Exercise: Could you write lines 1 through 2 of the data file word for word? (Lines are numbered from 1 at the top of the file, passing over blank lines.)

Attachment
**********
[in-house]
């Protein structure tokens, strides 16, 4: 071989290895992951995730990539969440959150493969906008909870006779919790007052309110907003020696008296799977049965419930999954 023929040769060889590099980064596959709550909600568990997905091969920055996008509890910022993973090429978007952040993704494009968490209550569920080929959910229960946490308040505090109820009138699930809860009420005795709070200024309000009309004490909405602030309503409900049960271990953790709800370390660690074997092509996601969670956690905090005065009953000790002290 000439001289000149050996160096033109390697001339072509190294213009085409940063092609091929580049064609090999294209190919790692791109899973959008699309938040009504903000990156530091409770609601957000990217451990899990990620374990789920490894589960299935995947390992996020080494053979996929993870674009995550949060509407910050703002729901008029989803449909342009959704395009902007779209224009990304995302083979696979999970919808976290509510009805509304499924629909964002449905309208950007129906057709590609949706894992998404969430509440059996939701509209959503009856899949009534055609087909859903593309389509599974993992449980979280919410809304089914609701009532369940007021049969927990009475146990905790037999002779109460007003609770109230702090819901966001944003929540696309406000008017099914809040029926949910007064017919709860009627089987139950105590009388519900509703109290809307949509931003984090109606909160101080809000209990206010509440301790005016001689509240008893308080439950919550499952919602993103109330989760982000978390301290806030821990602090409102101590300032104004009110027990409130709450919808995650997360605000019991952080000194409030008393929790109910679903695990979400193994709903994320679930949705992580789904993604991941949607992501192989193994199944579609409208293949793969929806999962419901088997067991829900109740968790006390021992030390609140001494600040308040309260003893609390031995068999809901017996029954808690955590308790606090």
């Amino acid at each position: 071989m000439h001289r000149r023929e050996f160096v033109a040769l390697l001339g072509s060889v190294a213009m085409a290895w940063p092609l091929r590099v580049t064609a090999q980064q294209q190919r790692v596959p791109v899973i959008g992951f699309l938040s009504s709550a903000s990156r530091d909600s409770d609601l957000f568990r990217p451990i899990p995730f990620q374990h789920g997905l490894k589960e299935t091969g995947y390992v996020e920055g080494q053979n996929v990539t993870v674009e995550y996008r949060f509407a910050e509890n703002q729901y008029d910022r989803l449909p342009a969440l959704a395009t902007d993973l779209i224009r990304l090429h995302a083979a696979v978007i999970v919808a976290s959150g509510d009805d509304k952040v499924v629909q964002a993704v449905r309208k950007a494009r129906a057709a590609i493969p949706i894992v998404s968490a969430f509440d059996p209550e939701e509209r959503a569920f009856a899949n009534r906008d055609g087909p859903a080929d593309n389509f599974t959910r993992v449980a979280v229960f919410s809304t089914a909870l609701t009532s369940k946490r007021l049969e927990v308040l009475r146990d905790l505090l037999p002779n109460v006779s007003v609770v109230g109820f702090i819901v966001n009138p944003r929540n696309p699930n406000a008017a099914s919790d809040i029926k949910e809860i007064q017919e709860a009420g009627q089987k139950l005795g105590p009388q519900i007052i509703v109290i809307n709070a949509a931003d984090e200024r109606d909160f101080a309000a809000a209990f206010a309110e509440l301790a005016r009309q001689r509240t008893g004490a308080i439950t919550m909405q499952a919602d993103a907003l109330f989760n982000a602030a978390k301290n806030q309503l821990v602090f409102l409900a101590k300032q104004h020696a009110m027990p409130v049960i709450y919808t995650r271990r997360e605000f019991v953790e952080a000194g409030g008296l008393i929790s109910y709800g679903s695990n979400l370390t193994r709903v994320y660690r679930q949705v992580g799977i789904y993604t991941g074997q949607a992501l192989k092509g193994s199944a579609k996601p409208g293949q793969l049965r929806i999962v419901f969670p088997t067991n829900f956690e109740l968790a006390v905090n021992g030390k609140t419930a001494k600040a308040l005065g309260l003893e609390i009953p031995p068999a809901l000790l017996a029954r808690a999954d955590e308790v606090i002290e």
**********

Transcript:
[in-house]
């Protein structure tokens, strides 16, 4: 071989290895992951995730990539969440959150493969906008909870006779919790007052309110907003020696008296799977049965419930999954 023929040769060889590099980064596959709550909600568990997905091969920055996008509890910022993973090429978007952040993704494009968490209550569920080929959910229960946490308040505090109820009138699930809860009420005795709070200024309000009309004490909405602030309503409900049960271990953790709800370390660690074997092509996601969670956690905090005065009953000790002290 000439001289000149050996160096033109390697001339072509190294213009085409940063092609091929580049064609090999294209190919790692791109899973959008699309938040009504903000990156530091409770609601957000990217451990899990990620374990789920490894589960299935995947390992996020080494053979996929993870674009995550949060509407910050703002729901008029989803449909342009959704395009902007779209224009990304995302083979696979999970919808976290509510009805509304499924629909964002449905309208950007129906057709590609949706894992998404969430509440059996939701509209959503009856899949009534055609087909859903593309389509599974993992449980979280919410809304089914609701009532369940007021049969927990009475146990905790037999002779109460007003609770109230702090819901966001944003929540696309406000008017099914809040029926949910007064017919709860009627089987139950105590009388519900509703109290809307949509931003984090109606909160101080809000209990206010509440301790005016001689509240008893308080439950919550499952919602993103109330989760982000978390301290806030821990602090409102101590300032104004009110027990409130709450919808995650997360605000019991952080000194409030008393929790109910679903695990979400193994709903994320679930949705992580789904993604991941949607992501192989193994199944579609409208293949793969929806999962419901088997067991829900109740968790006390021992030390609140001494600040308040309260003893609390031995068999809901017996029954808690955590308790606090």